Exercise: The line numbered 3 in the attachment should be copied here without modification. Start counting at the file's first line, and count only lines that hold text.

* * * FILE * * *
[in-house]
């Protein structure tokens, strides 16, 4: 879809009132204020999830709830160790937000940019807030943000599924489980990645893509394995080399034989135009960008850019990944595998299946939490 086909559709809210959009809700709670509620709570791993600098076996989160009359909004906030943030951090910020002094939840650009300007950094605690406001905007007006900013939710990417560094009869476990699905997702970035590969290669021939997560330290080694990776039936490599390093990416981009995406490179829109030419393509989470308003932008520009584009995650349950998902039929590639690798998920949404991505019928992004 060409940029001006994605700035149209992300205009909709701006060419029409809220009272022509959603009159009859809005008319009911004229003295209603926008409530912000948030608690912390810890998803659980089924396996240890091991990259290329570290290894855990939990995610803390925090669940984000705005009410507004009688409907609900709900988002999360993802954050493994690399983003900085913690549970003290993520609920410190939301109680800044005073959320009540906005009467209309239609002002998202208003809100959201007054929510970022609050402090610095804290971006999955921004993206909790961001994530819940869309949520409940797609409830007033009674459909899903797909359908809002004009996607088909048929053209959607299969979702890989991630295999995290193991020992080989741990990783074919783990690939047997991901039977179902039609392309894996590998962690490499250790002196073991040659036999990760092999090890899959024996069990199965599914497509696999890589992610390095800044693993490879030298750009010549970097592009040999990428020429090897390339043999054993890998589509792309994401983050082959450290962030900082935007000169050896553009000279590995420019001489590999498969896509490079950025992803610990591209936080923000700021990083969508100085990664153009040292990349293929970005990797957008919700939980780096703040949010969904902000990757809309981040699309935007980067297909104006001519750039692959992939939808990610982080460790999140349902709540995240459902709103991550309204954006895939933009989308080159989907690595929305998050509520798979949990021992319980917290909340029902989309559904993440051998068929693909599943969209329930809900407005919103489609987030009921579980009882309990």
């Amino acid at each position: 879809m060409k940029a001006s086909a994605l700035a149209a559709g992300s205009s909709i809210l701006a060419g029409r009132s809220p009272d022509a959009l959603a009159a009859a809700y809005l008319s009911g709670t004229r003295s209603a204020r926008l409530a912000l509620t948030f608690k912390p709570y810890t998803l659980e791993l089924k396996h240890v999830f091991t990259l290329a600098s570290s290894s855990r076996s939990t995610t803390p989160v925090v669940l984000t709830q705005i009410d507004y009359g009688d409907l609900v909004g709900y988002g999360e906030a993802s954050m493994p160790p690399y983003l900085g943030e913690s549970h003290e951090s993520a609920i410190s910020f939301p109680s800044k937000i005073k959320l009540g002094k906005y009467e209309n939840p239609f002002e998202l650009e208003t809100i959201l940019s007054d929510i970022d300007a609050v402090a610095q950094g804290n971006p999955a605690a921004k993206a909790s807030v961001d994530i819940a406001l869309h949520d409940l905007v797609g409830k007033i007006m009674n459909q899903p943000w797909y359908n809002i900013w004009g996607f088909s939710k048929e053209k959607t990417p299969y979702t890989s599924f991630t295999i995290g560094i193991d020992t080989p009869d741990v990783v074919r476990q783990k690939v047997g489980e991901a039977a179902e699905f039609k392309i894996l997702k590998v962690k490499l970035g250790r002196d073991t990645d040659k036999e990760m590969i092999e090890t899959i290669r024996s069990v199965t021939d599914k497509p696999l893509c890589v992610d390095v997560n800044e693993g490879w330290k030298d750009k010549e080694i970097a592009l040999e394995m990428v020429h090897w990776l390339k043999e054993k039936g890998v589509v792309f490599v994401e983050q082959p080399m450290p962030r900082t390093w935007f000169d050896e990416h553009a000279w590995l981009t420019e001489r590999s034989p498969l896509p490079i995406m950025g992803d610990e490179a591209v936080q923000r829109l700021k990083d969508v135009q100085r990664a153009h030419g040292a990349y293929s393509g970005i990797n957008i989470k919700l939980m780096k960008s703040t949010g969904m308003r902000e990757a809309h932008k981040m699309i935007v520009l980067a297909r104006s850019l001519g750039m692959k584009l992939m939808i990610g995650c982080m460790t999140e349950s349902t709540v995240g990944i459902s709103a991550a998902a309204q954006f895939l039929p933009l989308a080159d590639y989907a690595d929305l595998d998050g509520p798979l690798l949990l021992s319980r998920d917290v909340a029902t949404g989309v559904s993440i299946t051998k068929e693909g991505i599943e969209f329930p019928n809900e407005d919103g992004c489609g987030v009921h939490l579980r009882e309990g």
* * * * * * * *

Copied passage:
């Amino acid at each position: 879809m060409k940029a001006s086909a994605l700035a149209a559709g992300s205009s909709i809210l701006a060419g029409r009132s809220p009272d022509a959009l959603a009159a009859a809700y809005l008319s009911g709670t004229r003295s209603a204020r926008l409530a912000l509620t948030f608690k912390p709570y810890t998803l659980e791993l089924k396996h240890v999830f091991t990259l290329a600098s570290s290894s855990r076996s939990t995610t803390p989160v925090v669940l984000t709830q705005i009410d507004y009359g009688d409907l609900v909004g709900y988002g999360e906030a993802s954050m493994p160790p690399y983003l900085g943030e913690s549970h003290e951090s993520a609920i410190s910020f939301p109680s800044k937000i005073k959320l009540g002094k906005y009467e209309n939840p239609f002002e998202l650009e208003t809100i959201l940019s007054d929510i970022d300007a609050v402090a610095q950094g804290n971006p999955a605690a921004k993206a909790s807030v961001d994530i819940a406001l869309h949520d409940l905007v797609g409830k007033i007006m009674n459909q899903p943000w797909y359908n809002i900013w004009g996607f088909s939710k048929e053209k959607t990417p299969y979702t890989s599924f991630t295999i995290g560094i193991d020992t080989p009869d741990v990783v074919r476990q783990k690939v047997g489980e991901a039977a179902e699905f039609k392309i894996l997702k590998v962690k490499l970035g250790r002196d073991t990645d040659k036999e990760m590969i092999e090890t899959i290669r024996s069990v199965t021939d599914k497509p696999l893509c890589v992610d390095v997560n800044e693993g490879w330290k030298d750009k010549e080694i970097a592009l040999e394995m990428v020429h090897w990776l390339k043999e054993k039936g890998v589509v792309f490599v994401e983050q082959p080399m450290p962030r900082t390093w935007f000169d050896e990416h553009a000279w590995l981009t420019e001489r590999s034989p498969l896509p490079i995406m950025g992803d610990e490179a591209v936080q923000r829109l700021k990083d969508v135009q100085r990664a153009h030419g040292a990349y293929s393509g970005i990797n957008i989470k919700l939980m780096k960008s703040t949010g969904m308003r902000e990757a809309h932008k981040m699309i935007v520009l980067a297909r104006s850019l001519g750039m692959k584009l992939m939808i990610g995650c982080m460790t999140e349950s349902t709540v995240g990944i459902s709103a991550a998902a309204q954006f895939l039929p933009l989308a080159d590639y989907a690595d929305l595998d998050g509520p798979l690798l949990l021992s319980r998920d917290v909340a029902t949404g989309v559904s993440i299946t051998k068929e693909g991505i599943e969209f329930p019928n809900e407005d919103g992004c489609g987030v009921h939490l579980r009882e309990g």